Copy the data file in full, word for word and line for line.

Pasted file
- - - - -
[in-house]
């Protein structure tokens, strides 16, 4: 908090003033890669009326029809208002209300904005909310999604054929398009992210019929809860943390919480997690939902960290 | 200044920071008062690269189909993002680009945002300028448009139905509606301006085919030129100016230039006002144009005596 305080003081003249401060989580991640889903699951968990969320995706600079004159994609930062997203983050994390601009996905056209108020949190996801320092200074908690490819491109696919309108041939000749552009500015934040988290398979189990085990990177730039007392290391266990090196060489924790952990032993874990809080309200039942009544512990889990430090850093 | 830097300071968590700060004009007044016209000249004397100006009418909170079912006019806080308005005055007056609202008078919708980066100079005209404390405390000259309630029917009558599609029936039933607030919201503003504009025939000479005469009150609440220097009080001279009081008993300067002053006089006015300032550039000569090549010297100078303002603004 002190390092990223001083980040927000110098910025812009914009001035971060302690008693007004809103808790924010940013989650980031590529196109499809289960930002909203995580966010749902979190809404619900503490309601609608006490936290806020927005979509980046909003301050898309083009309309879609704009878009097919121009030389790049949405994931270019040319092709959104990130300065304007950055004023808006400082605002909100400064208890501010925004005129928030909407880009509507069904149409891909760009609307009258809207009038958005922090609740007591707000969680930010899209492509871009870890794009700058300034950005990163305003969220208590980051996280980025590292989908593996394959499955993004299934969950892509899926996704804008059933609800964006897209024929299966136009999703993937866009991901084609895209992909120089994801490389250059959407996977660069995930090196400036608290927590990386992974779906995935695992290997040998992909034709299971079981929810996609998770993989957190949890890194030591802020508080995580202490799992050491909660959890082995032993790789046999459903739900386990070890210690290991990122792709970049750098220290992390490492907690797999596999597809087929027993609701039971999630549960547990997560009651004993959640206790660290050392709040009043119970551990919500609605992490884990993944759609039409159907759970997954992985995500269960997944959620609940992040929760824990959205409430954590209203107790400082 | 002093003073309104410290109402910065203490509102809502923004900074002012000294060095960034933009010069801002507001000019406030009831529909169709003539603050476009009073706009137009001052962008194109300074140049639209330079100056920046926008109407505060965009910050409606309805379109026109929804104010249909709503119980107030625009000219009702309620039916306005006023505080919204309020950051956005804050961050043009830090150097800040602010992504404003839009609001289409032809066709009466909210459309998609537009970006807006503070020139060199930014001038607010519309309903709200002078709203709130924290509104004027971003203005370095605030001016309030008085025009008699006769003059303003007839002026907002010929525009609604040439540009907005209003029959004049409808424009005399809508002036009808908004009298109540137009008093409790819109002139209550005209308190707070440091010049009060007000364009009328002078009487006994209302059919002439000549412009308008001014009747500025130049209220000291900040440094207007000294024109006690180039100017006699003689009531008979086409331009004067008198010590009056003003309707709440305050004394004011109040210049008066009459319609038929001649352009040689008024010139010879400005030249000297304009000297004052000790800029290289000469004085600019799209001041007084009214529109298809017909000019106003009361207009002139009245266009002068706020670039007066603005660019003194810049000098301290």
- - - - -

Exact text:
[in-house]
């Protein structure tokens, strides 16, 4: 908090003033890669009326029809208002209300904005909310999604054929398009992210019929809860943390919480997690939902960290 | 200044920071008062690269189909993002680009945002300028448009139905509606301006085919030129100016230039006002144009005596 305080003081003249401060989580991640889903699951968990969320995706600079004159994609930062997203983050994390601009996905056209108020949190996801320092200074908690490819491109696919309108041939000749552009500015934040988290398979189990085990990177730039007392290391266990090196060489924790952990032993874990809080309200039942009544512990889990430090850093 | 830097300071968590700060004009007044016209000249004397100006009418909170079912006019806080308005005055007056609202008078919708980066100079005209404390405390000259309630029917009558599609029936039933607030919201503003504009025939000479005469009150609440220097009080001279009081008993300067002053006089006015300032550039000569090549010297100078303002603004 002190390092990223001083980040927000110098910025812009914009001035971060302690008693007004809103808790924010940013989650980031590529196109499809289960930002909203995580966010749902979190809404619900503490309601609608006490936290806020927005979509980046909003301050898309083009309309879609704009878009097919121009030389790049949405994931270019040319092709959104990130300065304007950055004023808006400082605002909100400064208890501010925004005129928030909407880009509507069904149409891909760009609307009258809207009038958005922090609740007591707000969680930010899209492509871009870890794009700058300034950005990163305003969220208590980051996280980025590292989908593996394959499955993004299934969950892509899926996704804008059933609800964006897209024929299966136009999703993937866009991901084609895209992909120089994801490389250059959407996977660069995930090196400036608290927590990386992974779906995935695992290997040998992909034709299971079981929810996609998770993989957190949890890194030591802020508080995580202490799992050491909660959890082995032993790789046999459903739900386990070890210690290991990122792709970049750098220290992390490492907690797999596999597809087929027993609701039971999630549960547990997560009651004993959640206790660290050392709040009043119970551990919500609605992490884990993944759609039409159907759970997954992985995500269960997944959620609940992040929760824990959205409430954590209203107790400082 | 002093003073309104410290109402910065203490509102809502923004900074002012000294060095960034933009010069801002507001000019406030009831529909169709003539603050476009009073706009137009001052962008194109300074140049639209330079100056920046926008109407505060965009910050409606309805379109026109929804104010249909709503119980107030625009000219009702309620039916306005006023505080919204309020950051956005804050961050043009830090150097800040602010992504404003839009609001289409032809066709009466909210459309998609537009970006807006503070020139060199930014001038607010519309309903709200002078709203709130924290509104004027971003203005370095605030001016309030008085025009008699006769003059303003007839002026907002010929525009609604040439540009907005209003029959004049409808424009005399809508002036009808908004009298109540137009008093409790819109002139209550005209308190707070440091010049009060007000364009009328002078009487006994209302059919002439000549412009308008001014009747500025130049209220000291900040440094207007000294024109006690180039100017006699003689009531008979086409331009004067008198010590009056003003309707709440305050004394004011109040210049008066009459319609038929001649352009040689008024010139010879400005030249000297304009000297004052000790800029290289000469004085600019799209001041007084009214529109298809017909000019106003009361207009002139009245266009002068706020670039007066603005660019003194810049000098301290």